If it is one of the general mosques, no permission is needed. However,teachers and muftis must have some restraining influence in themselves that tells them not to undertake something for which they are not qualified, so that they may not lead astray those who ask for the right way or cause to stumble those who want to be guided. A tradition says= “Those of you who most boldly approach the task of giving fatwas are most directly heading toward hell.” 367 The ruler, therefore, has supervision over (muftis and teachers) and can give, or deny, them permission to exercise their functions, as may be required by the public interest.

The office of judge

This is one of the positions that come under the caliphate. It is an institution that serves the purpose of settling suits and breaking off disputes and dissensions. It proceeds, however, along the lines of the religious laws laid down by the Qur’an and the Sunnah.

Therefore, it is one of the positions that belongs to the caliphate and falls under it generally. At the beginning of Islam, the caliphs exercised the office of judge personally.

They did not permit anyone else to function as judge in any matter. The first caliph to charge someone else with exercise of (the office of judge) was ‘Umar. He appointed Abu d-Darda’ 368 to be judge with him in Medina, he appointed Shurayh as judge in al-Basrah, and Abu Musa al-Ash’ari as judge in al-Kufah. On appointing (Abu Musa), he wrote him the famous letter that contains all the laws that govern the office of judge, and is the basis of them. He says in it= 369

Understand the depositions that are made before you, for it is useless to consider a plea that is not valid. Consider all the people equal before you in your court and in your attention, so that the noble will not expect you to be partial and the humble will not despair of justice from you.

The claimant must produce evidence; from the defendant, an oath may be exacted. Compromise is permissible among Muslims, but not any agreement through which something forbidden would be permitted, or something permitted forbidden. If you gave judgment yesterday, and today upon reconsideration come to the correct opinion, you should not feel prevented by your first judgment from retracting; for justice is primeval, and it is better to retract than to persist in worthlessness.

Use your brain about matters that perplex you and to which neither Qur’an nor Sunnah seem to apply. Study similar cases and evaluate the situation through analogy with those similar cases.

If a person brings a claim, which he may or may not be able to prove, set a time limit for him. If he brings proof within the time limit, you should allow his claim, otherwise you are permitted to give judgment against him. This is the better way to forestall or clear up any possible doubt. All Muslims are acceptable as witnesses against each other, except such as have received a punishment 370 provided for by the religious law, such as are proved to have given false witness, and such as are suspected (of partiality) on (the ground of) client status or relationship, for God, praised be He, forgives because of oaths [? ] 371 and postpones (punishment) in face of the evidence.Avoid fatigue and weariness and annoyance at the litigants. For establishing justice in the courts of justice, God will grant you a rich reward and give you a good reputation. Farewell.

End of ‘Umar’s letter.

Although the personal exercise of the office of judge was to have been the task of (the caliphs), they entrusted others with it because they were too busy with general politics and too occupied with the holy war, conquests, defense of the border regions, and protection of the center. These were things which could not be undertaken by anyone else because of their great importance. They considered it an easy matter to act as judge in litigation among the people and, therefore, had themselves represented by others in the exercise of (the office of judge), so as to lighten their own (burden). Still, they always entrusted the office only to people who shared in their group feeling either through (common) descent or their status as clients.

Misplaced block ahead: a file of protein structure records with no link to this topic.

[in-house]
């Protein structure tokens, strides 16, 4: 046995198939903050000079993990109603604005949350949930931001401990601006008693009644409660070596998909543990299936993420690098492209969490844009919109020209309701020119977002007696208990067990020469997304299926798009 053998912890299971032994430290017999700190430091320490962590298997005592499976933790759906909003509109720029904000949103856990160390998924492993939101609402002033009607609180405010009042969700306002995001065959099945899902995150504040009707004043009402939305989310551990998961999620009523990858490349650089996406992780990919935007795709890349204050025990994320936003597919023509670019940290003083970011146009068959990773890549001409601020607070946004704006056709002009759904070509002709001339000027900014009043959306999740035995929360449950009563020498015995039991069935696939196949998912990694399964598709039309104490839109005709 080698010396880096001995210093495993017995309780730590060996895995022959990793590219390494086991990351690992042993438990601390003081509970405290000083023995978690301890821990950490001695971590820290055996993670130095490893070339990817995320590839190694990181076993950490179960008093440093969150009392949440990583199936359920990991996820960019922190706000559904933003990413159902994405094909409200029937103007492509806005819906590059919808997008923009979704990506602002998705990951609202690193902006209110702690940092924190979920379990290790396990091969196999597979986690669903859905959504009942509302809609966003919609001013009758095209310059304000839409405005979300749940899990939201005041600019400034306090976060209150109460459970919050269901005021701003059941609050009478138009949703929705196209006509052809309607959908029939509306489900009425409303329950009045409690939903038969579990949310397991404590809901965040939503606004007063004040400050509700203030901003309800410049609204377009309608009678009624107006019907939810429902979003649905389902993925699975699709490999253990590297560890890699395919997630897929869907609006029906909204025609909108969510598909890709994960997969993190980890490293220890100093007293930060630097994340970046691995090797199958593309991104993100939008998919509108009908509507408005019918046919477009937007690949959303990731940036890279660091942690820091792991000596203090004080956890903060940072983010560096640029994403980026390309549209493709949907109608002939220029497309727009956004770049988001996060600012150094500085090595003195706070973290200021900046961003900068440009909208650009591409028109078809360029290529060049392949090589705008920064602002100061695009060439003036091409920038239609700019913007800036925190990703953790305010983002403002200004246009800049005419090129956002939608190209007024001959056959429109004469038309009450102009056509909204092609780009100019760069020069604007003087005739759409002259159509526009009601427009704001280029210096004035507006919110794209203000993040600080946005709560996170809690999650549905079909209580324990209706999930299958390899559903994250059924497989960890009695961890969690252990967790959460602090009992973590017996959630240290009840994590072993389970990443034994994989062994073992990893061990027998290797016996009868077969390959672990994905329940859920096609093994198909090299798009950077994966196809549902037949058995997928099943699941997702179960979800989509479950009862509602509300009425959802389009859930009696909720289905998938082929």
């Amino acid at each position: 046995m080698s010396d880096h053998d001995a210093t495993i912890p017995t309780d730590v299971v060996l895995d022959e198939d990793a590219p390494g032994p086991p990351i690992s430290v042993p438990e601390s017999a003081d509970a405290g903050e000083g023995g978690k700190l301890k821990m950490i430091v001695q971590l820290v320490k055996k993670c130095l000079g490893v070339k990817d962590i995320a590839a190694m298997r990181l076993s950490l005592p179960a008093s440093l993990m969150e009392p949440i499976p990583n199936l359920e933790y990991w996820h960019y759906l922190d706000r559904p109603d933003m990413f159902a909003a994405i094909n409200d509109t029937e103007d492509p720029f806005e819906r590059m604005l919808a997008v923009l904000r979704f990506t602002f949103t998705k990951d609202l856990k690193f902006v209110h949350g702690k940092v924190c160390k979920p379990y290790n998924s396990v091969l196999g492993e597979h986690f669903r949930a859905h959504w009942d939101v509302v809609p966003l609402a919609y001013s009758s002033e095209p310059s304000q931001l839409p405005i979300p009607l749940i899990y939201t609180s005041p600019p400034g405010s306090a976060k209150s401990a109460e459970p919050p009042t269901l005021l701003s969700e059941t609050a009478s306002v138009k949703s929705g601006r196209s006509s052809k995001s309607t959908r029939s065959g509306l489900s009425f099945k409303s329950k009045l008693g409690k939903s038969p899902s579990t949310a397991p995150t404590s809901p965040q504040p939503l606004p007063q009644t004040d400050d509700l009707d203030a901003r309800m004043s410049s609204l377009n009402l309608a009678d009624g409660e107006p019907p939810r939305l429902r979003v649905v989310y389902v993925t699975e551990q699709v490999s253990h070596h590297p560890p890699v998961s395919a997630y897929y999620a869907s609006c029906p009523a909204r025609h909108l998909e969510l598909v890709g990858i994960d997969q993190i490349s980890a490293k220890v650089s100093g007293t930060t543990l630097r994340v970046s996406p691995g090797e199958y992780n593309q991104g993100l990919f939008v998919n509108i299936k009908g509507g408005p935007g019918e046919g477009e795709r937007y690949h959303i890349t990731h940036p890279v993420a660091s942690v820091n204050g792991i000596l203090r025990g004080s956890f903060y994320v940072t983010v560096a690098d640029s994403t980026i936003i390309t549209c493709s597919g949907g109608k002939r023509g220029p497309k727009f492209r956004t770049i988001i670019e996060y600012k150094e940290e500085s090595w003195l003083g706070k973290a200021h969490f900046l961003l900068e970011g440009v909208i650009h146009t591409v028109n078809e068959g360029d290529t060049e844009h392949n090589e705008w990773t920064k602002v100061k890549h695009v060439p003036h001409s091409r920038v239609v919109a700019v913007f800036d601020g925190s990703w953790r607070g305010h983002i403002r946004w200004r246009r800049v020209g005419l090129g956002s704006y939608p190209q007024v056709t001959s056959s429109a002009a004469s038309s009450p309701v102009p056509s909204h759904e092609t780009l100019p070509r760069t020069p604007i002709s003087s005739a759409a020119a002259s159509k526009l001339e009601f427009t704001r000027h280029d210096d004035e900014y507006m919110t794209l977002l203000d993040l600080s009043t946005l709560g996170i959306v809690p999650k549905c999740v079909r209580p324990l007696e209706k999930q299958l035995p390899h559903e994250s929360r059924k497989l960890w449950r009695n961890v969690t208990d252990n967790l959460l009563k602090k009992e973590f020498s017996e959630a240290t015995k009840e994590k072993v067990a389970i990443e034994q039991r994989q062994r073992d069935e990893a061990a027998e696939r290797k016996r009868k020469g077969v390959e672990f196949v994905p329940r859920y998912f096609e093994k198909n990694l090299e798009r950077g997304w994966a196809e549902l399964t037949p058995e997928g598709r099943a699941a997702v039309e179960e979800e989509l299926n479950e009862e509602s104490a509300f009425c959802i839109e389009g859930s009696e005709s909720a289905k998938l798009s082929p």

They did not entrust it to men who were not close to them in this sense. The laws and conditions that govern the institution (of the judiciary) are known from works on jurisprudence and, especially, from books on administration (al-Ahkam assultaniyah).

In the period of the caliphs, the duty of the judge was merely to settle suits between litigants. Gradually, later on, other matters were referred to them more and more often as the preoccupation of the caliphs and rulers with high policy grew.

Finally, the office of judge came to include, in addition to the settling of suits, certain general concerns of the Muslims, such as supervision of the property of insane persons, orphans, bankrupts, and incompetents who are under the care of guardians; supervision of wills and mortmain donations and of the marrying of marriageable women without guardians (wall) to give them away 372 according to the opinion of some authorities; supervision of (public) roads and buildings; examination of witnesses, attorneys, and court substitutes, 373 to acquire complete knowledge and full acquaintance relative to their reliability or unreliability.

All these things have become part of the position and duties of a judge. Former caliphs had entrusted the judge with the supervision of torts. 374 This is a position that combines elements both of government power and judicial discretion.

It needs a strong hand and much authority to subdue the evildoer and restrain the aggressor among two litigants. In a way, it serves to do what the judges and others are unable to do. It is concerned with the examination of evidence, with punishments not foreseen by the religious law, with the use of indirect and circumstantial evidence, with the postponement of judgment until the legal situation has been clarified, with attempts to bring about reconciliation between litigants, and with the swearing in of witnesses. This is a wider field than that with which the judges are concerned.

The first caliphs exercised that function personally until the days of the ‘Abbasid al-Muhtadi. Often, they also delegated it to their judges. ‘All, 375 for instance, (delegated torts) to his judge, Abu Idris al-Khawlani; 376 al-Ma’min to Yahya b. Aktham; 377 and al-Mu’tasim to Ibn Abi Du’id.378 They also often entrusted the judges with leadership of the holy war in summer campaigns. Yahyi b. Aktham thus went on a summer campaign against the Byzantines in the days of al- Ma’mun. The same was done by Mundhir b. Sa’id, 379 judge under the Spanish Umayyad ‘Abd-ar-Rahman an-Nasir.

Making appointments to these functions was the task of the caliphs or of those to whom they entrusted it, such as a minister to whom full powers were delegated, or a ruler who had gained superiority.